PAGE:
VEHICLE STOPS REPORT
MISSOURI VEHICLE STOPS REPORT
2020 Annual Report | 2020 Executive Summary | Rules & Regulations
Concerns raised by the citizens of Missouri and the Missouri legislature regarding allegations of bias in traffic enforcement prompted the passage of SB 1053 (2000). SB 1053 created Section 590.650, RSMo. which became effective August 28, 2000. This statute created the Vehicle Stops Report and required that the Attorney General’s Office collect and report on traffic stops conducted by law enforcement officers across the state of Missouri.
Under § 590.650, RSMo. all peace officers in the state must report specific information, including a driver’s race, for each vehicle stop made in the state. Law enforcement agencies must provide their vehicle stops data to the Attorney General by March 1, and the Attorney General must compile the data and report to the Governor, General Assembly, and each law enforcement agency no later than June 1 of each year. The law allows the Governor to withhold state funds from any agency that does not submit its vehicle stops data to the Attorney General by the statutory deadline.
After reviewing analysis of the Vehicle Stops Report (VSR) and conferring with law enforcement leaders across the state in 2019, the Attorney General’s Office (AGO) began implementing comprehensive changes to the VSR. These changes will improve the information collected for the report while allowing for a fundamental shift in the level of analysis possible through the VSR. Three new questions have been added to the report that collect information on officer assignment during the stop, the residential zip code of the stopped driver, and the cause of citations and/or warnings issued to the driver. In addition, other questions have been adjusted for clarity or to improve the value of the data collected by adding new response options.
The most significant change to the VSR is the shift toward collecting disaggregated data from across the state. Currently, agencies only report the aggregate numbers of stops meeting the criteria for each question broken down only by the race and ethnicity of the individual involved in the stop. This reporting framework prevents incident-level analyses that could take into consideration other factors such as driver age, driver sex, and time of stop. Multi-variate analysis of incident-level data will significantly improve VSR analysis. To allow for collection of incident-level data, the AGO moved to implement an optional data collection framework that collects all variables for each stop an agency made during the year, rather than just totals by race for each agency. These changes became effective January 2020 and implementation efforts across the state are ongoing.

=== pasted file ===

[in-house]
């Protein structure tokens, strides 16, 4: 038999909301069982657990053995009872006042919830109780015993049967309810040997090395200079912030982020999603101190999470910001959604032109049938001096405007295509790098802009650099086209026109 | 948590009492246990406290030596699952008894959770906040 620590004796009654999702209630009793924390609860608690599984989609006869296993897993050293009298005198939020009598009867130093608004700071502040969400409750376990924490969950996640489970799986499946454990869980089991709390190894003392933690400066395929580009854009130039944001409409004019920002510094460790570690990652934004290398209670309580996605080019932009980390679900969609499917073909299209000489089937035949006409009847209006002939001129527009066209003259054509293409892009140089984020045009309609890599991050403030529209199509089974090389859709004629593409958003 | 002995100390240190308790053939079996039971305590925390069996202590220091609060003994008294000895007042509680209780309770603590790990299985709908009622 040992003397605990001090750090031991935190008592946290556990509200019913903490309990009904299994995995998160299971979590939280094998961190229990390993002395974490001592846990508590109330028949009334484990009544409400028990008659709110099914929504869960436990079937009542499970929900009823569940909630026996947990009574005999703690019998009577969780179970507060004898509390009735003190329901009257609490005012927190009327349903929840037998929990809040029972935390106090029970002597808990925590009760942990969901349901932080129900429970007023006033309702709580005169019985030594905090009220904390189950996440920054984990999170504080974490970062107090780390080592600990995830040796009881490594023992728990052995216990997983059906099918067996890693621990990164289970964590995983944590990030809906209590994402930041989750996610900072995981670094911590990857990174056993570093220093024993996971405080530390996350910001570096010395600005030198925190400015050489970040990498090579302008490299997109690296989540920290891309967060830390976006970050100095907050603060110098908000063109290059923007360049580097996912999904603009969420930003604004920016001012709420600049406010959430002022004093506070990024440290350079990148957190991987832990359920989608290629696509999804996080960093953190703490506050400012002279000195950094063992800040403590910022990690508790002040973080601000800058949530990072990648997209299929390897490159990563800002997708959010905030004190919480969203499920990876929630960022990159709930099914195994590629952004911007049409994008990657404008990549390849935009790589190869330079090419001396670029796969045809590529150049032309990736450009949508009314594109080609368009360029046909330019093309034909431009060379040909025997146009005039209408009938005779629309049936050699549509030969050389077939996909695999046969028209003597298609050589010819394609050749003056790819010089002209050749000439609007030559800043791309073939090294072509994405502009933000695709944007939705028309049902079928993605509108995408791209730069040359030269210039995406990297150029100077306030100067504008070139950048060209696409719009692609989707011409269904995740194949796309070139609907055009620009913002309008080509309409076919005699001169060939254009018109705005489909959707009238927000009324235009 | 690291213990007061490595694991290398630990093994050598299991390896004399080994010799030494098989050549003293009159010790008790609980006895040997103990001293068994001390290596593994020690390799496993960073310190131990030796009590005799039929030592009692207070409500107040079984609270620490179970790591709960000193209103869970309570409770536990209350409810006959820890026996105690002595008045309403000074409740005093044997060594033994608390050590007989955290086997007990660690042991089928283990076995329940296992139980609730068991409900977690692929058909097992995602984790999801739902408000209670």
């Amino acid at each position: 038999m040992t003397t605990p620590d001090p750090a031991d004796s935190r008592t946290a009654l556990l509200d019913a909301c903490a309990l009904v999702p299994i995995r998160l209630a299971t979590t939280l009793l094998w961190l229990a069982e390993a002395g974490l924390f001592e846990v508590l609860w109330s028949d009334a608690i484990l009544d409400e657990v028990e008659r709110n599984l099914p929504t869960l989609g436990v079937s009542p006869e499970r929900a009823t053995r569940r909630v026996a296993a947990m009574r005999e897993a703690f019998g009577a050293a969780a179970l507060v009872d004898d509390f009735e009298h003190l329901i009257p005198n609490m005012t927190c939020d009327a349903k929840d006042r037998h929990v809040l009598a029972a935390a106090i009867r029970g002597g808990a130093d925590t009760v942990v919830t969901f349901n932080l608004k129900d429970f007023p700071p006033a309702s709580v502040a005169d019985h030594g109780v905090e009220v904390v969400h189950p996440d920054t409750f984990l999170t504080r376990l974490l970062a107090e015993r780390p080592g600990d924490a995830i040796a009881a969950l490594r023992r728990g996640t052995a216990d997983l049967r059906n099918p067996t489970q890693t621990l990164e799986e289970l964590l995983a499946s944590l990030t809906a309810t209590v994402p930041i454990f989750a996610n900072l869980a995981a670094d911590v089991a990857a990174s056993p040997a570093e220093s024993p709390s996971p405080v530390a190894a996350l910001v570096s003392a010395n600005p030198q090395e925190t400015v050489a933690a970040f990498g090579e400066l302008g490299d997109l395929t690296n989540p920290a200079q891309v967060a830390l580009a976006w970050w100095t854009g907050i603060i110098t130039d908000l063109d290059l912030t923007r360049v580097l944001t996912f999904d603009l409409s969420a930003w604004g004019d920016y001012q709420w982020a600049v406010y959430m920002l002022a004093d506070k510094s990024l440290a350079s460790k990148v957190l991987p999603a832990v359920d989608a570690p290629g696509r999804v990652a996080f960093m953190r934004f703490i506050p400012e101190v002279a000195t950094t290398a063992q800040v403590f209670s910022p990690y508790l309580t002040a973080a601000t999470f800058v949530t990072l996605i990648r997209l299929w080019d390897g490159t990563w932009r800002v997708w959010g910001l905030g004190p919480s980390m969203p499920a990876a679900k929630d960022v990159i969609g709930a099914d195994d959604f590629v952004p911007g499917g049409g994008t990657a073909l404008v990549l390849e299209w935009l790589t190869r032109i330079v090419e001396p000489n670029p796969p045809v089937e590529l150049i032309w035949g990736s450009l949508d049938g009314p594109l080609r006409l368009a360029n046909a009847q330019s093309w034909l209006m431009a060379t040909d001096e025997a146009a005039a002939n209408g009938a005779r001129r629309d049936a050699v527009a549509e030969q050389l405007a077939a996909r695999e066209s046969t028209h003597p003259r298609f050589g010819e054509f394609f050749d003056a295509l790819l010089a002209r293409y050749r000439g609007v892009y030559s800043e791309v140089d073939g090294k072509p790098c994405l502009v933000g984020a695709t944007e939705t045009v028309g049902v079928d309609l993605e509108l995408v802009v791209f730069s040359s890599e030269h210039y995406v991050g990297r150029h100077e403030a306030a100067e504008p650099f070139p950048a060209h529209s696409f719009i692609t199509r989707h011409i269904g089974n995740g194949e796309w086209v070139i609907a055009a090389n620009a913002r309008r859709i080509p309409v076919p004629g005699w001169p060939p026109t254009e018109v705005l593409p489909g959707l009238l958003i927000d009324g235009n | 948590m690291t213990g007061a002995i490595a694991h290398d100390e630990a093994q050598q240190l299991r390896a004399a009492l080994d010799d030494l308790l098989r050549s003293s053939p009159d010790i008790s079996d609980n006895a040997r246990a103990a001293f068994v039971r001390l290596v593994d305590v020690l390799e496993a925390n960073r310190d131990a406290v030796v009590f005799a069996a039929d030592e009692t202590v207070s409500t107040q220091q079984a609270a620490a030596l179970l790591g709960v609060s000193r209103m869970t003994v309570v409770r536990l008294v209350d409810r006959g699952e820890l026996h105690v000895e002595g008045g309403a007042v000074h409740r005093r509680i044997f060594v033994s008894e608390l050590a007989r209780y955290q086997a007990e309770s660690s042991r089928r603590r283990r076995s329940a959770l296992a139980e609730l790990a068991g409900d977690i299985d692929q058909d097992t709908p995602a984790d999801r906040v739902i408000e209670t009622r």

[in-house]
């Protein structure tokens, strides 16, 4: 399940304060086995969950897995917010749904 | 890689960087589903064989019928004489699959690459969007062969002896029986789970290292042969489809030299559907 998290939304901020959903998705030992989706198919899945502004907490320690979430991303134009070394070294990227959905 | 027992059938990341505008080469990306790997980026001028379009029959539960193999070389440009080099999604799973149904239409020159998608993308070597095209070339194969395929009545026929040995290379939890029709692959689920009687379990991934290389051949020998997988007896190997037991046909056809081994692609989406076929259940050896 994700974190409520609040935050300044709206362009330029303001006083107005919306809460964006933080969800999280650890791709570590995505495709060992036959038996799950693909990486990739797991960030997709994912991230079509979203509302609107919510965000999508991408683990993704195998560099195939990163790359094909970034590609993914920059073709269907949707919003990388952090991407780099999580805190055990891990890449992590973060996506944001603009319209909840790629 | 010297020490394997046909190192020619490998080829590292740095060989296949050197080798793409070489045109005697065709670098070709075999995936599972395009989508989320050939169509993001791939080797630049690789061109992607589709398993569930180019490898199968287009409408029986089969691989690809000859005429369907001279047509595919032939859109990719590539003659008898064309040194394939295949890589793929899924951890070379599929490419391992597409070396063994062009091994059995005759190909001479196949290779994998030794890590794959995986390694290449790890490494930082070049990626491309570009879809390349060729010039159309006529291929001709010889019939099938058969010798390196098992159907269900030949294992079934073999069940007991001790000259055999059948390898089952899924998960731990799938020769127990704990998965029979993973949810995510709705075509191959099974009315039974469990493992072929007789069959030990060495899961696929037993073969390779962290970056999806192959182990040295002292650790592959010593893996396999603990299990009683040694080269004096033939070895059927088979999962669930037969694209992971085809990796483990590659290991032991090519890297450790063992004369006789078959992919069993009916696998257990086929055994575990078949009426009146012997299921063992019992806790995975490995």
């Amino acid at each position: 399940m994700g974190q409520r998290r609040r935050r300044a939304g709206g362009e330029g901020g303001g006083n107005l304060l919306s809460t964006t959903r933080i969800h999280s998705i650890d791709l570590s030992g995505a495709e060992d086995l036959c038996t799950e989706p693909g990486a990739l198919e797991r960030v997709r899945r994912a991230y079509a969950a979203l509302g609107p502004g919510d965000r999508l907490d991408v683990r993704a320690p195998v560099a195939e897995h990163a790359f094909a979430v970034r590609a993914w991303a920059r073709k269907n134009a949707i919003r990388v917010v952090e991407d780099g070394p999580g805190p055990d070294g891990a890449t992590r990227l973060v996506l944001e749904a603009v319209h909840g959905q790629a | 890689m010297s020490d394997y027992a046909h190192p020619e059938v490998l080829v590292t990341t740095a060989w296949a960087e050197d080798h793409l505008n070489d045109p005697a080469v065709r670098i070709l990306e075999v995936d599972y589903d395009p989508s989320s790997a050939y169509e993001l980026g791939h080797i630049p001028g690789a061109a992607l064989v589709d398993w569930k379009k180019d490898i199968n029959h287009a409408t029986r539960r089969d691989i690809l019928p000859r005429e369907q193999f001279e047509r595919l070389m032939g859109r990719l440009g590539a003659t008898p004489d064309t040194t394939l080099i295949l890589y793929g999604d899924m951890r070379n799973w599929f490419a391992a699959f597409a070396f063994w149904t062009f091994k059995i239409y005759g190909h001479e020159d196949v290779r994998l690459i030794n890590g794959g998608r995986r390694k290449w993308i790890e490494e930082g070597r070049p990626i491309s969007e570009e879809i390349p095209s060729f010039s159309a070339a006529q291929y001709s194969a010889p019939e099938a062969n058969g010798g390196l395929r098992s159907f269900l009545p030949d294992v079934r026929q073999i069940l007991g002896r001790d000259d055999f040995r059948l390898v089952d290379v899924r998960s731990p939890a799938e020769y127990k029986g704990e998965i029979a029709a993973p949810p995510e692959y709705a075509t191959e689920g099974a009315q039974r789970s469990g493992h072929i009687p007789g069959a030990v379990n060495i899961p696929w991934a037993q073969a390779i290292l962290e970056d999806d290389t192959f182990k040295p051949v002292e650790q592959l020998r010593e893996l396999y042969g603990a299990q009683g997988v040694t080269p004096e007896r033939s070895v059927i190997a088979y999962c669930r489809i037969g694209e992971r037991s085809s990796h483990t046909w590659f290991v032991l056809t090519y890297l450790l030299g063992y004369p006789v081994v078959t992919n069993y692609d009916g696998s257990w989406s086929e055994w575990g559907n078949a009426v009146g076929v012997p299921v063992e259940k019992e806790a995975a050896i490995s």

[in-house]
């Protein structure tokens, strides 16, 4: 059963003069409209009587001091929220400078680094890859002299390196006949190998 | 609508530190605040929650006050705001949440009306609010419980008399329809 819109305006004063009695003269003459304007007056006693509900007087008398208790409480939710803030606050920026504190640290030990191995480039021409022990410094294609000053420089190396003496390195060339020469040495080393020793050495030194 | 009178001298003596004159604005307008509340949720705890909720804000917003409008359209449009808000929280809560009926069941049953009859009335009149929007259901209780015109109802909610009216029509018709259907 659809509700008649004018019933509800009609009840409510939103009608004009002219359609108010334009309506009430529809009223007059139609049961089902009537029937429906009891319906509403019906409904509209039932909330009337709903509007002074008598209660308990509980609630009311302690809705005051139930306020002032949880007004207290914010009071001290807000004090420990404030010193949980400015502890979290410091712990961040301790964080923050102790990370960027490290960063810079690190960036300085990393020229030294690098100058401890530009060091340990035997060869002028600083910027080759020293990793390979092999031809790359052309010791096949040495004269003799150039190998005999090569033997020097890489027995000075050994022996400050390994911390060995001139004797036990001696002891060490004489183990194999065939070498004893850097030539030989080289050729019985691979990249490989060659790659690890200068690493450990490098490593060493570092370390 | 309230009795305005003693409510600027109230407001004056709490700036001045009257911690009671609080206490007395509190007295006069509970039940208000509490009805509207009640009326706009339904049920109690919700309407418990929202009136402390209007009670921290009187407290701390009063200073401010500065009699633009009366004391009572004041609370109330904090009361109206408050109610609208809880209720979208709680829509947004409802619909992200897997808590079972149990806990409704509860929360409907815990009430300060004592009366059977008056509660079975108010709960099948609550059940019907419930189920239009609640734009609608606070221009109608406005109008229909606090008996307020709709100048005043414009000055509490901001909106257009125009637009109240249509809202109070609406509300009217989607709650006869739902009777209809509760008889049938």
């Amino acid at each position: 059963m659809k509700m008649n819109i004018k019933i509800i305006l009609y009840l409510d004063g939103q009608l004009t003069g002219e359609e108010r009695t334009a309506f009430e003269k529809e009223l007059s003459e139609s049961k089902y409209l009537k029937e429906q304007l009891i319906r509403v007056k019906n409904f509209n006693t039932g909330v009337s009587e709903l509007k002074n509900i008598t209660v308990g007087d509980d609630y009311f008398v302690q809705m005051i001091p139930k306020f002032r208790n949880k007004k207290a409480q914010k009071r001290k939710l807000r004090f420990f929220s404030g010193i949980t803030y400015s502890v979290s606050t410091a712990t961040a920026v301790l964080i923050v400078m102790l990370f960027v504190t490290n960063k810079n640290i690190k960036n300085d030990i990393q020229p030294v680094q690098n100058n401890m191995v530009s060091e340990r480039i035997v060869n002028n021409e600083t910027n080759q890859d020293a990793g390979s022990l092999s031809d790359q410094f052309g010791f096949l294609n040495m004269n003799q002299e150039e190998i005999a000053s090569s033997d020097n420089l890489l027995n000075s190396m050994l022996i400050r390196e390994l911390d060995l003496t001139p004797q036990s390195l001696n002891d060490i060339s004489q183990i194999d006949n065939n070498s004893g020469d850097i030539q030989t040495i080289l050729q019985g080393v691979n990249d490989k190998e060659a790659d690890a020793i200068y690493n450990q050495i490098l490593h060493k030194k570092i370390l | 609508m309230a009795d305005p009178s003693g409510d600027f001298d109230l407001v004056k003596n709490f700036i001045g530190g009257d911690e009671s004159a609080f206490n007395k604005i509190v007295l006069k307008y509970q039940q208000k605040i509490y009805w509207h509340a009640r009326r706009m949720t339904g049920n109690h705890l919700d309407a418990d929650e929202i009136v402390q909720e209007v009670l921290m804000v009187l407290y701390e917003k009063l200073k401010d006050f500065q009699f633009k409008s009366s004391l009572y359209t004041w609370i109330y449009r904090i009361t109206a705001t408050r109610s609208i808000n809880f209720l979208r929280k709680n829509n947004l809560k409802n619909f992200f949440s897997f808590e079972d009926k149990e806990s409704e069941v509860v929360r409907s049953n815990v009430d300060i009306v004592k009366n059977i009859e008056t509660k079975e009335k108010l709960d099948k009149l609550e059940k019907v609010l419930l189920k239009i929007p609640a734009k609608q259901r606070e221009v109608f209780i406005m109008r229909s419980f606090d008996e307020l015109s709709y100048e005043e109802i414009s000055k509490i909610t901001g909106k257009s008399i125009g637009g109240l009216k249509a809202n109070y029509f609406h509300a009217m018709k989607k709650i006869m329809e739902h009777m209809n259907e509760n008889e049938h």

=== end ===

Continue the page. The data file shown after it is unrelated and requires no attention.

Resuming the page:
The benefits of these changes are already manifested in the current VSR, which provides more detail and in-depth analyses than previous reports, while still retaining all information contained in previous versions. The value of improving the VSR’s data collection framework can be seen in the results found by simply including drivers’ jurisdiction residency status on VSR forms. Analysis of Figure 7 in the appendix reveals that, on average, only 35% of traffic stops conducted by Missouri law enforcement agencies involved residents of their jurisdiction. This reveals a significant weakness in the disparity index, a metric historically central to the VSR, since it uses jurisdictions’ resident population as a benchmark for expected traffic stop patterns.
The summary of statewide vehicle stops data has been provided by Dr. Jeffrey Milyo, Professor and Chair of the Department of Economics at the University of Missouri in Columbia; and Dr. Brittany Street, Assistant Professor of Economics at the University of Missouri at Columbia.
2020 Vehicle Stops Report Changes
The 2018 Vehicle Stops Report (VSR) marked 18 years of annual reporting on vehicle stops in Missouri. During this time, only limited changes were made to the VSR, the most notable being the addition of the residency question for the 2018 report. Nearly two decades of reporting and input from stakeholders have revealed areas of needed improvement in the VSR. Beginning in the 2020 reporting year, the Attorney General’s Office will be implementing changes to the VSR that will allow better analysis with the hope of driving more informed dialogue surrounding the report.
See the links below for a summary of the changes and a template 2020 VSR form.
2020 VSR Changes Summary
2022 VSR Template Form
2020 VSR Raw Data Template (This spreadsheet can be used to track vehicle stops throughout the year for easy reporting and analysis in the future by smaller agencies. Alternatively, records management system vendors can use this template to better understand the format for raw data submission to the Attorney General’s Office.)